Colusa County
University of California
Colusa County

Master Gardeners

 

 Science based solutions for Colusa County's gardening communities.

The UCCE Master Gardeners of Colusa County volunteer's donated 802 hours and made 1458 face to face contacts in 2014/15.

 

This is what we do!

Click here for a short video!

 

May in the Garden

What to plant?

  • Direct seed in the garden cucumbers, melons, summer squash, beans, corn, and annual herbs.
  • Plant sunflowers, zinnias, cosmos, marigolds and aster in the flower garden.

Chores:

  • Fertilize summer blooming flowers early in the month.
  • Apply (or re-apply as needed) organic mulch to all beds to keep the soil cool and enrich the soil. Be sure to leave space around the base of the plants.
  • Trim the dead flowers but not the leaves from spring bulbs. The leaves restore the bulb; so wait to remove them until they turn yellow. Fertilize the bulbs after the bloom is finished with bone meal.
  • Later in the month prune spring flowering shrubs to shape, removing old and dead wood. The plants flower on the growth that happens during the summer; do not prune in the fall or winter or you will have no flowers on the shrub.
  • Continue the battle against slugs and snails.
  • Deadhead (cut off spent flowers) to get continuing bloom on annuals and perennials.
  • Thin peaches, plums and nectarines so there is 6” between fruits.

Asian Citrus Psyllid

Asian Citrus Psyllid is an insect that carries a devastating disease in Citrus trees and there is no cure. The insect and disease is usually detected in home citrus first. Click here to read more about the Asian Citrus Psyllid and the Huanglongbing disease.

The Asian Citrus Psyllid has been found in San Joaquin County.

Click here to read about the Asian Citrus Psyllid from the UCCE Master Gardeners of San Joaquin County.

Click here for Spanish

 

UC Master Gardeners of Colusa County

100_2419 (2)

 

The University of California Master Gardener Program provides the public with UC research-based information about home horticulture, sustainable landscape and pest management practices. The program is administered by local University of California Cooperative Extension (UCCE) county offices that are the principal outreach and public service arms of the University’s division of Agriculture and Natural Resources.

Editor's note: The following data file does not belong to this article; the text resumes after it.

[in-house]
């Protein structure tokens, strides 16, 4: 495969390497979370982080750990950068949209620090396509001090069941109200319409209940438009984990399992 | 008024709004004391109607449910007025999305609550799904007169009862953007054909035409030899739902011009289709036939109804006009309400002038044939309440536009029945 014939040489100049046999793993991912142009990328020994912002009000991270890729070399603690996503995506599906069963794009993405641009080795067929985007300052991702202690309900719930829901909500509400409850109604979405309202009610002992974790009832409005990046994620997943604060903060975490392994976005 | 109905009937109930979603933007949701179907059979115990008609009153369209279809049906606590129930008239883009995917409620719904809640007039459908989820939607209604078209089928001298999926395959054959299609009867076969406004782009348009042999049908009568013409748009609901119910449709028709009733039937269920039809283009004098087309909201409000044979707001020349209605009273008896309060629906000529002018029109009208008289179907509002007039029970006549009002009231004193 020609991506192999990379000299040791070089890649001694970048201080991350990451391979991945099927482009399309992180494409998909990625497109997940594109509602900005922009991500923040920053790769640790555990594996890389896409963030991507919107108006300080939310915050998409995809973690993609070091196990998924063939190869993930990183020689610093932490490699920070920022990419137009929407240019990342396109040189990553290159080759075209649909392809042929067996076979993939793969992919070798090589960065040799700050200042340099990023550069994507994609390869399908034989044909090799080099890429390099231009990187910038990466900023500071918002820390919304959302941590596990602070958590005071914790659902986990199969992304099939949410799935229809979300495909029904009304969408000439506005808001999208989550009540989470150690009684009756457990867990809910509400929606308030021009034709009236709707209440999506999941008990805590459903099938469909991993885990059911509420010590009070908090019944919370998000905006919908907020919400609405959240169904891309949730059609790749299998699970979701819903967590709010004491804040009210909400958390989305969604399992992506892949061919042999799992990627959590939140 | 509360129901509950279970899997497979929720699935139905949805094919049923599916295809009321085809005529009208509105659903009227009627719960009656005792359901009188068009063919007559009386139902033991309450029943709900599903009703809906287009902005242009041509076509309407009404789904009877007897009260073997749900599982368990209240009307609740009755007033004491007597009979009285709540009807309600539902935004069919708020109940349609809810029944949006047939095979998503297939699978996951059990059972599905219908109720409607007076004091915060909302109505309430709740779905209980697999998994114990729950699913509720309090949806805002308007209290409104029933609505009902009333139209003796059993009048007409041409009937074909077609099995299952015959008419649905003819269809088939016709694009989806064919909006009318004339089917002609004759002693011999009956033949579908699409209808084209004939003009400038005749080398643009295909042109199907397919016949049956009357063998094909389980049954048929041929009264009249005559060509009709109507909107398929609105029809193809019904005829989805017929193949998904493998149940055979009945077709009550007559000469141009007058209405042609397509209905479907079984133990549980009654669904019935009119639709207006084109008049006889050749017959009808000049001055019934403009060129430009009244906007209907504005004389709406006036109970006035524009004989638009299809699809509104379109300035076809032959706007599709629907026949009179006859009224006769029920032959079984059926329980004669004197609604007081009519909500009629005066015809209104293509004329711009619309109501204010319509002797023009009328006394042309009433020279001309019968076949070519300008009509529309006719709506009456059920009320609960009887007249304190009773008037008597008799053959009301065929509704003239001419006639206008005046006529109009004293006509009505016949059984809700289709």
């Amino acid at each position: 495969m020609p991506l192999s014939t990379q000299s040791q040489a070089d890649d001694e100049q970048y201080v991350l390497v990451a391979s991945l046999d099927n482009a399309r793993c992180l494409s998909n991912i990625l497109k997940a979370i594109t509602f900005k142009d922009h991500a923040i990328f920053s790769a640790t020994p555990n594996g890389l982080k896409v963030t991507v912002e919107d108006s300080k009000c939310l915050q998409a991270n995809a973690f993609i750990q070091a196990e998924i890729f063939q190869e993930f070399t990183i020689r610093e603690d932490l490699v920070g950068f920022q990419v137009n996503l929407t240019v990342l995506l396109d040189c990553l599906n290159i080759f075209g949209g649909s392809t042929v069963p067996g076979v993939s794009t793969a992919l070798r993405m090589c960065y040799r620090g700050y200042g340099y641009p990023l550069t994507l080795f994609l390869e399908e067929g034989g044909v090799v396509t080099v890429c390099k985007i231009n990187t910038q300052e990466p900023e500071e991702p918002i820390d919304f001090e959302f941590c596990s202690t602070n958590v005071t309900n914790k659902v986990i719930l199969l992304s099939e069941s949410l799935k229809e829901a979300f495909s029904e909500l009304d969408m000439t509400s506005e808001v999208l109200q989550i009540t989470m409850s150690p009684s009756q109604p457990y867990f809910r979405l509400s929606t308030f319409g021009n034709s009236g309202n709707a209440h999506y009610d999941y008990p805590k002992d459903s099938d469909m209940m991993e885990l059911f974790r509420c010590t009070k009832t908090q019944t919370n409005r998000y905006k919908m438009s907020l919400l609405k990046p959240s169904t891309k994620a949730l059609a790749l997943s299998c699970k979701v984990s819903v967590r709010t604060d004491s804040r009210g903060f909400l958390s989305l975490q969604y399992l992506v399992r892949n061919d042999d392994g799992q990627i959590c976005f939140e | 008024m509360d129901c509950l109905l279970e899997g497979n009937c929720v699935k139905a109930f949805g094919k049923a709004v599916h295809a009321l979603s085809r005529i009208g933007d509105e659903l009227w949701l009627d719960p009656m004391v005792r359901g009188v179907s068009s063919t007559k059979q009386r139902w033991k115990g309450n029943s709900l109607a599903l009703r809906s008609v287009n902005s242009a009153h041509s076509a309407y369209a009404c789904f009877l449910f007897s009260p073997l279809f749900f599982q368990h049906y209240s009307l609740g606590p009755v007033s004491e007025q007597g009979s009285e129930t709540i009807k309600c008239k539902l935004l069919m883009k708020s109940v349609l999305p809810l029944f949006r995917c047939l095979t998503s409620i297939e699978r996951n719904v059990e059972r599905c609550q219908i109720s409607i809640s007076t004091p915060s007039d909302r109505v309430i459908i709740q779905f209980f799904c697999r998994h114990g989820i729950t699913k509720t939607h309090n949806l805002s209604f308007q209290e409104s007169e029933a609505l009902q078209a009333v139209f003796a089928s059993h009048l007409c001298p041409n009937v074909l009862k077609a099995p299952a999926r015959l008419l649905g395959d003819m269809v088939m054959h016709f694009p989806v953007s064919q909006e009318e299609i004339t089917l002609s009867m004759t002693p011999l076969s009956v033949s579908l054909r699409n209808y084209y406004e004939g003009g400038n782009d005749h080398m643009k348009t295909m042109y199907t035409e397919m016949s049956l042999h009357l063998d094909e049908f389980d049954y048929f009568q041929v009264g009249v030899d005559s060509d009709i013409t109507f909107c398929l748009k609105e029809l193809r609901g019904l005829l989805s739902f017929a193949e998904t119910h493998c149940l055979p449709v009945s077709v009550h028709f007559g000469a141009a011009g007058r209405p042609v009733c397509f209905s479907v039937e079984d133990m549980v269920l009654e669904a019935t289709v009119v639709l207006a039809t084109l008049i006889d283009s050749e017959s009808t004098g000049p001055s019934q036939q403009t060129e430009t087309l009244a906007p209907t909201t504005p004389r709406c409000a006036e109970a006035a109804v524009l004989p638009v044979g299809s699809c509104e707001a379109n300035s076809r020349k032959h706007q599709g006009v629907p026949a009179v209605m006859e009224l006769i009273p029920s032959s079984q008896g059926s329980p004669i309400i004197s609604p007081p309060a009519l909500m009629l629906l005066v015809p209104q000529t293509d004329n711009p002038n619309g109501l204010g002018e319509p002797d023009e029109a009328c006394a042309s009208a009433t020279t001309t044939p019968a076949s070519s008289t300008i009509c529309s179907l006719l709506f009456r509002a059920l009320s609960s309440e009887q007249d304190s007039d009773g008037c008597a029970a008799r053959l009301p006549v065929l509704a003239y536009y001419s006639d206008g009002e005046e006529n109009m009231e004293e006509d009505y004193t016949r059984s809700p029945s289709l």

The UC Master Gardener program supports sustainable gardening practices that protect the environment, conserve natural resources, and take into consideration each gardener's lifestyle and goals.

 

What do UC Master Gardeners do?

UC Master Gardeners are trained to help residents of California become better gardeners. Using a variety of activities such as workshops, lectures, and garden hotlines these volunteers answer questions about home horticulture, sustainable landscaping, and integrated pest management using University of California research-based information.

After their training UC Master Gardeners are qualified to help the public with problems in areas such as:

  • Weed Control
  • Plant Problem Diagnosis
  • Integrated Pest Management (insect and pest control)
  • Soils, fertilizers and irrigation
  • Selecting and caring for fruit and landscape trees
  • Growing annuals, perennials and food crops
  • Lawn care
  • Vegetable Gardening
  • Plant Pathology
  • Composting

 

Each county develops programs to address local needs. Some typical activities are:

  • Using mass media to disseminate gardening information
  • Teaching workshops, or lecturing on gardening practices
  • Participating in research activities with academics within UC
  • Answering gardeners’ questions via email or helplines
  • Speaking to the public on horticultural and gardening topics
  • Manning county fair information booths
  • Consulting with gardeners to improve their landscape practices

 

Find us on Facebook

logo

Garden Advice and Workshops

 

Join us at the Colusa County Fair!

June 9-12

Etchepare Hall


Colusa Farmers Market

June 2, evening

Memorial Park, 10th & Market


Arbuckle Farmers Market

June 15, evening

Downtown Arbuckle

 

Featured Plant

Fescue

California fescue

Perennial

Medium size

California native

Fescue

 

 

Master Gardener Blog

Feel the Buzz: Want to Become a Master Beekeeper?

Find the queen? This photo was taken in the apiary of Jackie Park-Burris Queens, Palo Cedro. (Photo by Kathy Keatley Garvey)

Want to feel the buzz? If you're a beekeeper and have kept bees for at least a year, you might want to become a Master Beekeeper. The E. L. Niño Bee Lab, directed by Extension Apiculturist Elina Lastro Niño, University of California,...

Posted on Friday, May 27, 2016 at 3:54 PM

Christine Merlin: Why Those Monarchs Migrate When They Do

Texas A&M University biologist Christine Merlin examines a monarch. (Photo courtesy of Texas A&M University)

From her post at Texas A&M University, located at College Station, 90 miles northwest of Houston, Christine Merlin basically has a front-row seat for the monarch butterfly migration. She sees them heading to Mexico to overwinter, and she sees them...

Posted on Thursday, May 26, 2016 at 3:54 PM

No Sweat? Yes, Sweat!

Sweat bees from the genus  Lasioglossum on an Iceland poppy. This image was taken with a NIkon D800 with a 60mm macro lens. (Photo by Kathy Keatley Garvey)

Ever seen a mob of tiny sweat bees? The bees below, from the genus Lasioglossum  (as identified by native pollinator specialist Robbin Thorp, distinguished emeritus professor of entomology at the University of California, Davis), just about...

Posted on Wednesday, May 25, 2016 at 5:13 PM
Webmaster Email: colusa@ucanr.edu